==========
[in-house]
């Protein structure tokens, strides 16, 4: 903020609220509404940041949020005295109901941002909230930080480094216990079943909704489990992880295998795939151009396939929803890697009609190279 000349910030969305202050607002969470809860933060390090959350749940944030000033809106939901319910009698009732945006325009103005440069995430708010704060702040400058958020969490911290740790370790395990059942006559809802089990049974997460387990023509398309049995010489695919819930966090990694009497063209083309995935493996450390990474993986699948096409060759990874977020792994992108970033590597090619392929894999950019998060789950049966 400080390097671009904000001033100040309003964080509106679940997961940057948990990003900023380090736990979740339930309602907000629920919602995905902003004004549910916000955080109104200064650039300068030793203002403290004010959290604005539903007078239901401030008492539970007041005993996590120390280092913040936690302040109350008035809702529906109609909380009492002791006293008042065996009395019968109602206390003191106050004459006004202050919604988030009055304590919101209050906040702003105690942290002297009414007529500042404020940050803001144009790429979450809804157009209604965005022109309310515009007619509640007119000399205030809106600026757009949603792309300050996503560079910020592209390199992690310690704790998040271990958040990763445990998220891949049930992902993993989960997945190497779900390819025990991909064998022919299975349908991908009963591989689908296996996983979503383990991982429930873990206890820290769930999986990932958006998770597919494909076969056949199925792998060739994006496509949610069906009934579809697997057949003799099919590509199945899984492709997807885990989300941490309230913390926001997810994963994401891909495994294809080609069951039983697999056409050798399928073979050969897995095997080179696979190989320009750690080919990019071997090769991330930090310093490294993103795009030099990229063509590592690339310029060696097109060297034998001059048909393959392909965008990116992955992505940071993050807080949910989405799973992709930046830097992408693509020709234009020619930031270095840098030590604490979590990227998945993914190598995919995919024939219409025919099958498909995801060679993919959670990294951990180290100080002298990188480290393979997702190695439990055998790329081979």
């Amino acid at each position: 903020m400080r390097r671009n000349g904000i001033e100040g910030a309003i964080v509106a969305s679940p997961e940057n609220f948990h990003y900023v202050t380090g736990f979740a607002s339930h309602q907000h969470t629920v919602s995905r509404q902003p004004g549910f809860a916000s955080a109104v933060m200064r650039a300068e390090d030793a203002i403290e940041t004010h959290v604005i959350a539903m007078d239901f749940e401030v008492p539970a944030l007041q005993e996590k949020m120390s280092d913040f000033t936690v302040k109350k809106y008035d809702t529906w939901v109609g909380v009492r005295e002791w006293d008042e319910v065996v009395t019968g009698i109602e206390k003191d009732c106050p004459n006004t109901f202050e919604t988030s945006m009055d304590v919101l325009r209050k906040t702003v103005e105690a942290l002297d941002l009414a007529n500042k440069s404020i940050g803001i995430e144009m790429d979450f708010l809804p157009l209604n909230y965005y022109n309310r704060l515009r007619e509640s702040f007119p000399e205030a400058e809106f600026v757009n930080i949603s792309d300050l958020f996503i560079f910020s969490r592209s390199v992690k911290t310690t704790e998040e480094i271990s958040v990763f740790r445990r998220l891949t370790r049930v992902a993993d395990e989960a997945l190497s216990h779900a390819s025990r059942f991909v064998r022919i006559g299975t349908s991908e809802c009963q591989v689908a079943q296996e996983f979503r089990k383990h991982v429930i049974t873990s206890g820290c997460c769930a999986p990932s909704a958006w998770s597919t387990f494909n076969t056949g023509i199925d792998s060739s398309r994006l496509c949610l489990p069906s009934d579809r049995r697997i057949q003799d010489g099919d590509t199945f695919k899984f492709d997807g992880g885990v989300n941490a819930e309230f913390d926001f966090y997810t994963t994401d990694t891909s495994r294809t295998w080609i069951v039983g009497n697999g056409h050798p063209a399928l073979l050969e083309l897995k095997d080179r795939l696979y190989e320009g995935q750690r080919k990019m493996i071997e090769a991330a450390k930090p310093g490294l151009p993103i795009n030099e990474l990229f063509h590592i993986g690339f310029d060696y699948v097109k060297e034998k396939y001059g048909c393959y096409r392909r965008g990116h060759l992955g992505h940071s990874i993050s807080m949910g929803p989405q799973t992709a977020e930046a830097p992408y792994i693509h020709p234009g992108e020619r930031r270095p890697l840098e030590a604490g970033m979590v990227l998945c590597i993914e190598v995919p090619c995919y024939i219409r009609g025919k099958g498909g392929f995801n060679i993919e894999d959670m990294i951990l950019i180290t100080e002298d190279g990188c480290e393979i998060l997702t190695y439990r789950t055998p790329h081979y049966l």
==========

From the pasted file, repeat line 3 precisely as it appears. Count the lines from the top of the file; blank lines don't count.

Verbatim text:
């Amino acid at each position: 903020m400080r390097r671009n000349g904000i001033e100040g910030a309003i964080v509106a969305s679940p997961e940057n609220f948990h990003y900023v202050t380090g736990f979740a607002s339930h309602q907000h969470t629920v919602s995905r509404q902003p004004g549910f809860a916000s955080a109104v933060m200064r650039a300068e390090d030793a203002i403290e940041t004010h959290v604005i959350a539903m007078d239901f749940e401030v008492p539970a944030l007041q005993e996590k949020m120390s280092d913040f000033t936690v302040k109350k809106y008035d809702t529906w939901v109609g909380v009492r005295e002791w006293d008042e319910v065996v009395t019968g009698i109602e206390k003191d009732c106050p004459n006004t109901f202050e919604t988030s945006m009055d304590v919101l325009r209050k906040t702003v103005e105690a942290l002297d941002l009414a007529n500042k440069s404020i940050g803001i995430e144009m790429d979450f708010l809804p157009l209604n909230y965005y022109n309310r704060l515009r007619e509640s702040f007119p000399e205030a400058e809106f600026v757009n930080i949603s792309d300050l958020f996503i560079f910020s969490r592209s390199v992690k911290t310690t704790e998040e480094i271990s958040v990763f740790r445990r998220l891949t370790r049930v992902a993993d395990e989960a997945l190497s216990h779900a390819s025990r059942f991909v064998r022919i006559g299975t349908s991908e809802c009963q591989v689908a079943q296996e996983f979503r089990k383990h991982v429930i049974t873990s206890g820290c997460c769930a999986p990932s909704a958006w998770s597919t387990f494909n076969t056949g023509i199925d792998s060739s398309r994006l496509c949610l489990p069906s009934d579809r049995r697997i057949q003799d010489g099919d590509t199945f695919k899984f492709d997807g992880g885990v989300n941490a819930e309230f913390d926001f966090y997810t994963t994401d990694t891909s495994r294809t295998w080609i069951v039983g009497n697999g056409h050798p063209a399928l073979l050969e083309l897995k095997d080179r795939l696979y190989e320009g995935q750690r080919k990019m493996i071997e090769a991330a450390k930090p310093g490294l151009p993103i795009n030099e990474l990229f063509h590592i993986g690339f310029d060696y699948v097109k060297e034998k396939y001059g048909c393959y096409r392909r965008g990116h060759l992955g992505h940071s990874i993050s807080m949910g929803p989405q799973t992709a977020e930046a830097p992408y792994i693509h020709p234009g992108e020619r930031r270095p890697l840098e030590a604490g970033m979590v990227l998945c590597i993914e190598v995919p090619c995919y024939i219409r009609g025919k099958g498909g392929f995801n060679i993919e894999d959670m990294i951990l950019i180290t100080e002298d190279g990188c480290e393979i998060l997702t190695y439990r789950t055998p790329h081979y049966l």